In a sport where most anything can happen, there was but one constant: Emelianenko was going to win. That all changed on June 26, 2010, when Emelianenko faced submission specialist Fabricio Werdum. Early in the first round, Werdum baited Emelianenko into his guard and, shortly thereafter, he locked in a triangle that forced Emelianenko to tap.

No. 7 – Pride FC 1

On October 11, 1997, Japan, through Pride FC, embarked into the world of MMA promotion. It was glorious. Japanese culture quickly embraced MMA, and instantly Pride had a larger fan base and deeper pockets than its North American rival, the UFC. Pride was able to attract many of the sport’s biggest stars because the organization offered more lucrative contracts and the endorsement opportunities in Japan were far more plentiful.

Pride FC cards were truly events with all the pageantry of pro wrestling and the skills of martial art masters from around the world. Pride set the standard for production, and it forced the UFC to quickly grow and evolve to keep pace.

No. 6 – The UFC Buys Pride

Pride was a truly great promotion, and its events will always be remembered by MMA fans worldwide. But in 2007, Pride’s parent company, Dream Stage Entertainment, sold the promotion to Zuffa, the parent company of the UFC.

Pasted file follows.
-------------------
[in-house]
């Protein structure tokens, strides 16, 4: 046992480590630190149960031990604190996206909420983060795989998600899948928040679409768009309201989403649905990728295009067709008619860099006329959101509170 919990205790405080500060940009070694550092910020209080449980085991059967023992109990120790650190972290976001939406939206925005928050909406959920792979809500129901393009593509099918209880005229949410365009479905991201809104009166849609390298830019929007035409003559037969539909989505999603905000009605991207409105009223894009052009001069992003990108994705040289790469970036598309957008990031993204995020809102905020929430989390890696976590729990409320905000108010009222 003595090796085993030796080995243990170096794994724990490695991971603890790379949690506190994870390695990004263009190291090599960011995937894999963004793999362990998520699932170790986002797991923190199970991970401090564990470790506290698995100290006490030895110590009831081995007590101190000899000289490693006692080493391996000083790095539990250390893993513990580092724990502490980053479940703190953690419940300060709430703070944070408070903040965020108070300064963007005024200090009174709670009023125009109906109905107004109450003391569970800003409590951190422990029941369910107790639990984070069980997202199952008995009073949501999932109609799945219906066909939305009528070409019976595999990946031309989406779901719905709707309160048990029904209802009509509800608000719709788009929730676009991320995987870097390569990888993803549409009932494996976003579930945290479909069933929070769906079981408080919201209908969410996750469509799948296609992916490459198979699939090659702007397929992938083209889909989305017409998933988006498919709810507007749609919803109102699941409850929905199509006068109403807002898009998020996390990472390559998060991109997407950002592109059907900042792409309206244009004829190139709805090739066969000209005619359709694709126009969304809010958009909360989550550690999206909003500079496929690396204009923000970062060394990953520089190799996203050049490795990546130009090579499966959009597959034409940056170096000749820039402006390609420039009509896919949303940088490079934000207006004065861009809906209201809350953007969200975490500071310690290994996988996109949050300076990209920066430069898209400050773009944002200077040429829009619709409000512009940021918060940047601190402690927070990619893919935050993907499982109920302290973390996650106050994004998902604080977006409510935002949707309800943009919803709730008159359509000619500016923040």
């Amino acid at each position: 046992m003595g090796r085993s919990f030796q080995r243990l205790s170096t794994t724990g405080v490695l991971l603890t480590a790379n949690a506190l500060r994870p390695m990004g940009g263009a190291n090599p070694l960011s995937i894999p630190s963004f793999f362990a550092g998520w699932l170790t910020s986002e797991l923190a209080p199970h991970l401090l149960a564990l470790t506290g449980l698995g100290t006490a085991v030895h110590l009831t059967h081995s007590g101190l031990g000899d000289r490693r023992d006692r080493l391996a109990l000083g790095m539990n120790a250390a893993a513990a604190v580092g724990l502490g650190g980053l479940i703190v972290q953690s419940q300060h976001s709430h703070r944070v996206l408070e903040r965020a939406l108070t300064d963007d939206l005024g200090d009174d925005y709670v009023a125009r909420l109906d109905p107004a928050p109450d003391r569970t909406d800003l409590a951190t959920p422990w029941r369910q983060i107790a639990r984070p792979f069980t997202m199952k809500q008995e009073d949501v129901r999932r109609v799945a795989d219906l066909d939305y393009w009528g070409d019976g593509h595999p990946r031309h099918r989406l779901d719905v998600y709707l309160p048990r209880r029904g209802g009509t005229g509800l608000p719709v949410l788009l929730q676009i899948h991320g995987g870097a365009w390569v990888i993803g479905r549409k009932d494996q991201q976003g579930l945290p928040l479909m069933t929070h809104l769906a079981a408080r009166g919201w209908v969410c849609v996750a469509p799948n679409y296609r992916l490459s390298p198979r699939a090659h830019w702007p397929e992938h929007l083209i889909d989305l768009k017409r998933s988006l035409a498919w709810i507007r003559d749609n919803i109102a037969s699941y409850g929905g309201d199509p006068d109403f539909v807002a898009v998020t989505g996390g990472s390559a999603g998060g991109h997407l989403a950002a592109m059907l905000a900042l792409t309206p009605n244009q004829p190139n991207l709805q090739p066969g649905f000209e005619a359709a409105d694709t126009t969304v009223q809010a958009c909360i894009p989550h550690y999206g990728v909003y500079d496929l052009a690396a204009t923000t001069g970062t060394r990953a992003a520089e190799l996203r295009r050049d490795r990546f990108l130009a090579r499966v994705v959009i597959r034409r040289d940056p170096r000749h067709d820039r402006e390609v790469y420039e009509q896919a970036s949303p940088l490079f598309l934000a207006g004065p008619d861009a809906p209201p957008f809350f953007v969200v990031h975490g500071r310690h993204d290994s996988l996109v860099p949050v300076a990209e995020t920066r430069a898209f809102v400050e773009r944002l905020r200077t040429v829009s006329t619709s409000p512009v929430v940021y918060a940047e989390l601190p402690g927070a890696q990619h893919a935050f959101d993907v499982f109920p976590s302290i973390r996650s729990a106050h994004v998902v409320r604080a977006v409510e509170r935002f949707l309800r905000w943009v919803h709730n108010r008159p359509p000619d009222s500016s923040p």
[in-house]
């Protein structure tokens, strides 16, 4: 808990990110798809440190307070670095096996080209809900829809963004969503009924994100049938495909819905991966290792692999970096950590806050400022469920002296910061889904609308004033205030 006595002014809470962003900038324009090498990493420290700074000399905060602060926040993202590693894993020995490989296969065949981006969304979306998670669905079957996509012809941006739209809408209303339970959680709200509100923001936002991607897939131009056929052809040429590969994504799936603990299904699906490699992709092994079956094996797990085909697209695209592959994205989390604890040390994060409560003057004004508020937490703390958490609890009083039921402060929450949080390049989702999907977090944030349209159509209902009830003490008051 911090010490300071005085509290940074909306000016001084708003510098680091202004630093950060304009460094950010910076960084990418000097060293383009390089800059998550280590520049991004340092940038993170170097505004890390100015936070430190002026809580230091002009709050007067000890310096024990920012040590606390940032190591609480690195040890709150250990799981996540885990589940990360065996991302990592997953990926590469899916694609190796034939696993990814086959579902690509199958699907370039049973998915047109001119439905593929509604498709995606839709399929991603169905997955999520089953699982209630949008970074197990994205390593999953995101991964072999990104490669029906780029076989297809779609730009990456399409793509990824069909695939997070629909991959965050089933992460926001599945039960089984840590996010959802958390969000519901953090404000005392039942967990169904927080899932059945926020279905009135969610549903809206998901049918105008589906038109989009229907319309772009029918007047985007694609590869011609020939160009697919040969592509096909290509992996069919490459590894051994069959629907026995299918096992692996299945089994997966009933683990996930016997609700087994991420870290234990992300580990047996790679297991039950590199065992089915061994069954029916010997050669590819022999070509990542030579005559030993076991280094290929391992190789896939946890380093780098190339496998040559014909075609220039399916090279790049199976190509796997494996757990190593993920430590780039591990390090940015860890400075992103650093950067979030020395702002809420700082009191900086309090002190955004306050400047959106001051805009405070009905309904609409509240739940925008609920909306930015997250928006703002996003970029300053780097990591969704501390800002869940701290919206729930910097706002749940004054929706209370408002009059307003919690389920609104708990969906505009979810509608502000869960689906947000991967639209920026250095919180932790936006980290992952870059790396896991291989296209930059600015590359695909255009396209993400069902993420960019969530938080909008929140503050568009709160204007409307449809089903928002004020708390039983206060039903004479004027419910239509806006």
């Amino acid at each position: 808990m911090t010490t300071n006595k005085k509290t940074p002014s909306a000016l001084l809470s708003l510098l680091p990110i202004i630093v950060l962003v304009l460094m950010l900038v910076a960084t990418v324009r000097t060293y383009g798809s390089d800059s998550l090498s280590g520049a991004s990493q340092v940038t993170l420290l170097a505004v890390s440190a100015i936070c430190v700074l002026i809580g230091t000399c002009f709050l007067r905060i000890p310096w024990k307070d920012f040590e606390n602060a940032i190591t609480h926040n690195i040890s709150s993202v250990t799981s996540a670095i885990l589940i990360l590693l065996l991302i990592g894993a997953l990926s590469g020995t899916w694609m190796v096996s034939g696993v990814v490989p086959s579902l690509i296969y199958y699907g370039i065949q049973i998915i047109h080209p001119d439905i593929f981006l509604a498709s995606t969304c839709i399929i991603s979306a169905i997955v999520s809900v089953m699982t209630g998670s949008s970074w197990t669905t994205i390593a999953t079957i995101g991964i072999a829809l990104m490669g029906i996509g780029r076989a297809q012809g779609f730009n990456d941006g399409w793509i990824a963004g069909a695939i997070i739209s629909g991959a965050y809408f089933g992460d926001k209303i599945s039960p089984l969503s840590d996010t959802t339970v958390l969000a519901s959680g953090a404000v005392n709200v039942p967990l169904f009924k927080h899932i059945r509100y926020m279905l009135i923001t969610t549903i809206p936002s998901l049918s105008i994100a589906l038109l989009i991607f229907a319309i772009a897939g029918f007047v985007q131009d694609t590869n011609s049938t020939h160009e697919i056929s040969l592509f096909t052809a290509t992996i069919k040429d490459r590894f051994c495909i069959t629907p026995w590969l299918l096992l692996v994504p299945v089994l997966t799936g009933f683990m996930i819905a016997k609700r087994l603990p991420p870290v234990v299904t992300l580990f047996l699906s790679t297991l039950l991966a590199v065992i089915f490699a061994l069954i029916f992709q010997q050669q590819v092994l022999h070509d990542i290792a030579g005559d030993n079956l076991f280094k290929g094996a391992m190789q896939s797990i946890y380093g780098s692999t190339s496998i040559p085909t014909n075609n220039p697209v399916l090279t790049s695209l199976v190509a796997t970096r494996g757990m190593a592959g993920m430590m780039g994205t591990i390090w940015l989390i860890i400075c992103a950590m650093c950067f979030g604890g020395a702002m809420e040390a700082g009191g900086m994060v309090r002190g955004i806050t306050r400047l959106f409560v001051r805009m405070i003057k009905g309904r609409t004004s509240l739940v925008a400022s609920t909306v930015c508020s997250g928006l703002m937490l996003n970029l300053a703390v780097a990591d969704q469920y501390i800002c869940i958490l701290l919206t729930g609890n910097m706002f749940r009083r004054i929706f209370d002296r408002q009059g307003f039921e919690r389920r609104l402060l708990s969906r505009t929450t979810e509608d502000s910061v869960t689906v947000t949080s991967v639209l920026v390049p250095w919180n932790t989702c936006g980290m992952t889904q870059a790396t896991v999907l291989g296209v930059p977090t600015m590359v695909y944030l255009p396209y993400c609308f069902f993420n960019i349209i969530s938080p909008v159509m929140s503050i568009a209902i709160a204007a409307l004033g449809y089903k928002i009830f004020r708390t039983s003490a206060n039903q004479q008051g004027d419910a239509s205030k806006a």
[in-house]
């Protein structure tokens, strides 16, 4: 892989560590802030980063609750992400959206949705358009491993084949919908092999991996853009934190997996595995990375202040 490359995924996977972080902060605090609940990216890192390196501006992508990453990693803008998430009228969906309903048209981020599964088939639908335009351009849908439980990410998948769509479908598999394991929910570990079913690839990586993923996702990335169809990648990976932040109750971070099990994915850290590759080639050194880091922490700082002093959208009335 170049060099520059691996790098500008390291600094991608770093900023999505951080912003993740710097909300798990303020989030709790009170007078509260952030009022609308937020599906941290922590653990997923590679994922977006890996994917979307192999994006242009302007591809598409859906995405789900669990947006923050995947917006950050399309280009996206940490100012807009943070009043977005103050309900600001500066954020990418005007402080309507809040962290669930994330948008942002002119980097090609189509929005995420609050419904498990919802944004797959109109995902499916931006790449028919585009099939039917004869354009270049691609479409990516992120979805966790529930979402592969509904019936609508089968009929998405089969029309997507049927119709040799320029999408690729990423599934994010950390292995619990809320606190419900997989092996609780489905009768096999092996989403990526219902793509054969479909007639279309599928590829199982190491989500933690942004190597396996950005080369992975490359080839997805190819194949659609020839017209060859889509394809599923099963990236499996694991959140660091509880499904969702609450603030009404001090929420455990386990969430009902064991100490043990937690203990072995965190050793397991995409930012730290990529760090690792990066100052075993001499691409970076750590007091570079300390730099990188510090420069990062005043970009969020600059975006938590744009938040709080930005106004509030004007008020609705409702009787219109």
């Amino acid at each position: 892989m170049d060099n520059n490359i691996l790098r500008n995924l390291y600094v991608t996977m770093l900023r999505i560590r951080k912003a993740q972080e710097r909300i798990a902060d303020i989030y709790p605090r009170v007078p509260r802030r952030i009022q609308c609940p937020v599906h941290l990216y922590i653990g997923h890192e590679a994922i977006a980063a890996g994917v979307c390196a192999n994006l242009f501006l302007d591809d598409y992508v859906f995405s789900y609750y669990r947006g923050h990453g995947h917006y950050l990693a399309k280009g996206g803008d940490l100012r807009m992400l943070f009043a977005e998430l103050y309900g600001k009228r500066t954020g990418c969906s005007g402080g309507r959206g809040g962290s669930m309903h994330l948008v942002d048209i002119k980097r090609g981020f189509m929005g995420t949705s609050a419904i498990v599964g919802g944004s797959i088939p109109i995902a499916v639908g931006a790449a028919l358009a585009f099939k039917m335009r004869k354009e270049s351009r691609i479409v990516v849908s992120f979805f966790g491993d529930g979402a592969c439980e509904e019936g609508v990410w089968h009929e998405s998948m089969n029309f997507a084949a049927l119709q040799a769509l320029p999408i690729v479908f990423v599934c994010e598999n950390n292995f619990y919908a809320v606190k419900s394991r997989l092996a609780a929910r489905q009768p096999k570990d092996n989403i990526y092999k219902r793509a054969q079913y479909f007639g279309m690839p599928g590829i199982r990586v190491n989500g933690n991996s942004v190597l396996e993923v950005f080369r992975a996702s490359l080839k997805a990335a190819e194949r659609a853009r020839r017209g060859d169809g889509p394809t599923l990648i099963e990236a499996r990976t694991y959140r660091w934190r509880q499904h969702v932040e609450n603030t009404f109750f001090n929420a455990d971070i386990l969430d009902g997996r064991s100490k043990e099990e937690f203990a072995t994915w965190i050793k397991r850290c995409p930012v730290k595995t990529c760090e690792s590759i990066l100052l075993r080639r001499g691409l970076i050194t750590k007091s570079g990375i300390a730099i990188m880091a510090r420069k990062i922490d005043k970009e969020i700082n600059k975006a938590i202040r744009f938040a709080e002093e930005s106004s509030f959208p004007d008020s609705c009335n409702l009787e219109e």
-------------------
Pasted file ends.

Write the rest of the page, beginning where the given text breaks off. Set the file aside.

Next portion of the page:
Initially, Zuffa brass claimed the plan was to keep Pride alive and running as a separate entity, but that never came to fruition. Instead, the UFC signed and integrated most of Pride’s former stars into the company and created the greatest promotion the world has ever seen. Before the purchase of Pride, the UFC was neck and neck with Pride as far as talent goes. Once the deal was done, however, the UFC became the undisputed champion of MMA promotions.

No. 5 – The UFC Partners with Fox

Fox was not the first major network to dip its toes into the MMA pond, but it was the first to do so with the world’s premier MMA promotion, the UFC. The UFC had long been shopping for a network deal that would bring the sport to the masses, but the promotion wanted to maintain production control, and that proved to be a major stumbling block over the years.

The UFC’s deal with Fox has opened the door to the mainstream public. Now all the UFC has to do is deliver great fights. The deal is still very young, but, outside of its most recent showing, the numbers have been good. As the UFC fine tunes its product for network television, things will only get better.

No. 4 – The Ultimate Fighter

Prior to the first season of The Ultimate Fighter, the UFC was $40 million in the hole. The company was hemorrhaging money at that point, and it needed something big to turn things around. What better way to capture the attention of the masses than a reality show? The problem was no network was willing to take the investment risk of producing a show centered on a fringe sport like MMA. So, the UFC took the burden on alone and shelled out the money to cover all of the production costs for the first season.